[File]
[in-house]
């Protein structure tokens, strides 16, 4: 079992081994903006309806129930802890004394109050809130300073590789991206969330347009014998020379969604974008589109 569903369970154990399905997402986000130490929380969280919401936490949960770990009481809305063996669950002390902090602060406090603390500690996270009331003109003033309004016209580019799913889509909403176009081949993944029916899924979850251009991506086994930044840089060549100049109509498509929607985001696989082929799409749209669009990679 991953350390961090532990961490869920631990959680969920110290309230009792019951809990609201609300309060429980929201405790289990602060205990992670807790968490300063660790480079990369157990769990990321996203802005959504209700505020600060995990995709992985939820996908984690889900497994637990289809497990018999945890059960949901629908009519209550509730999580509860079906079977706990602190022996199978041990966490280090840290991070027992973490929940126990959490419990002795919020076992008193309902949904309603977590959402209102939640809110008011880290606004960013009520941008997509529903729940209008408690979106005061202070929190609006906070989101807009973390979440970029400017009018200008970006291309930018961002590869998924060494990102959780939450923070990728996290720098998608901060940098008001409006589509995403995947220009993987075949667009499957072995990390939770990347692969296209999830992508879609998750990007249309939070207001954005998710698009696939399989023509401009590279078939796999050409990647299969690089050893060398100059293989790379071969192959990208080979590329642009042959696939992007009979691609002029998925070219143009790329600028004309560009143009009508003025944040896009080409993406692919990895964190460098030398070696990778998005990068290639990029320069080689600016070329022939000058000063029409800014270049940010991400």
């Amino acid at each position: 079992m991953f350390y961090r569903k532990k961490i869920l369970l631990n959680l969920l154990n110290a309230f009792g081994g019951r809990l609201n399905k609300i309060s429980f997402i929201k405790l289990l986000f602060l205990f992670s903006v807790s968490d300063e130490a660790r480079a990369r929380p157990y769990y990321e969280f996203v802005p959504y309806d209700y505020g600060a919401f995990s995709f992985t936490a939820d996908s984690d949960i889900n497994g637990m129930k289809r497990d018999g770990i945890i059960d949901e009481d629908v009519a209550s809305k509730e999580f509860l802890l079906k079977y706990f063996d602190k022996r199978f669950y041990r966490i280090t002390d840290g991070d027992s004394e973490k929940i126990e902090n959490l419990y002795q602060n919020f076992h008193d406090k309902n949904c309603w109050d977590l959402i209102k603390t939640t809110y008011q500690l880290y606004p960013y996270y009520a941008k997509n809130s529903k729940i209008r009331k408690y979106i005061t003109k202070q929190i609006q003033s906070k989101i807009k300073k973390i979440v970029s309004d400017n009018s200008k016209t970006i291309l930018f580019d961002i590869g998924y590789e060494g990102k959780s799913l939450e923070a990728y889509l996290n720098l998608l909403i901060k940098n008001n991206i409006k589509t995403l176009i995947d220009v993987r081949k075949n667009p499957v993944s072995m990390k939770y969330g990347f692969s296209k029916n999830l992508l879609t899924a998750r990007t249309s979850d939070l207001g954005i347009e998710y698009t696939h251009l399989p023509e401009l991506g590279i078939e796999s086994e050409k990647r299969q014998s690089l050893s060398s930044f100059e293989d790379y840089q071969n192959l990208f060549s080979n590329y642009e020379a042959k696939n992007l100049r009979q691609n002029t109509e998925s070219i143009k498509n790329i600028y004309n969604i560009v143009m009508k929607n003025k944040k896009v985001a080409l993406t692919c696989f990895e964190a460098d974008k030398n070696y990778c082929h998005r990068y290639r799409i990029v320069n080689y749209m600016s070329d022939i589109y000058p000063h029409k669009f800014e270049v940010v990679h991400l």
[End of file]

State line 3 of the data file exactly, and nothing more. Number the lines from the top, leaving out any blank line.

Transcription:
């Amino acid at each position: 079992m991953f350390y961090r569903k532990k961490i869920l369970l631990n959680l969920l154990n110290a309230f009792g081994g019951r809990l609201n399905k609300i309060s429980f997402i929201k405790l289990l986000f602060l205990f992670s903006v807790s968490d300063e130490a660790r480079a990369r929380p157990y769990y990321e969280f996203v802005p959504y309806d209700y505020g600060a919401f995990s995709f992985t936490a939820d996908s984690d949960i889900n497994g637990m129930k289809r497990d018999g770990i945890i059960d949901e009481d629908v009519a209550s809305k509730e999580f509860l802890l079906k079977y706990f063996d602190k022996r199978f669950y041990r966490i280090t002390d840290g991070d027992s004394e973490k929940i126990e902090n959490l419990y002795q602060n919020f076992h008193d406090k309902n949904c309603w109050d977590l959402i209102k603390t939640t809110y008011q500690l880290y606004p960013y996270y009520a941008k997509n809130s529903k729940i209008r009331k408690y979106i005061t003109k202070q929190i609006q003033s906070k989101i807009k300073k973390i979440v970029s309004d400017n009018s200008k016209t970006i291309l930018f580019d961002i590869g998924y590789e060494g990102k959780s799913l939450e923070a990728y889509l996290n720098l998608l909403i901060k940098n008001n991206i409006k589509t995403l176009i995947d220009v993987r081949k075949n667009p499957v993944s072995m990390k939770y969330g990347f692969s296209k029916n999830l992508l879609t899924a998750r990007t249309s979850d939070l207001g954005i347009e998710y698009t696939h251009l399989p023509e401009l991506g590279i078939e796999s086994e050409k990647r299969q014998s690089l050893s060398s930044f100059e293989d790379y840089q071969n192959l990208f060549s080979n590329y642009e020379a042959k696939n992007l100049r009979q691609n002029t109509e998925s070219i143009k498509n790329i600028y004309n969604i560009v143009m009508k929607n003025k944040k896009v985001a080409l993406t692919c696989f990895e964190a460098d974008k030398n070696y990778c082929h998005r990068y290639r799409i990029v320069n080689y749209m600016s070329d022939i589109y000058p000063h029409k669009f800014e270049v940010v990679h991400l």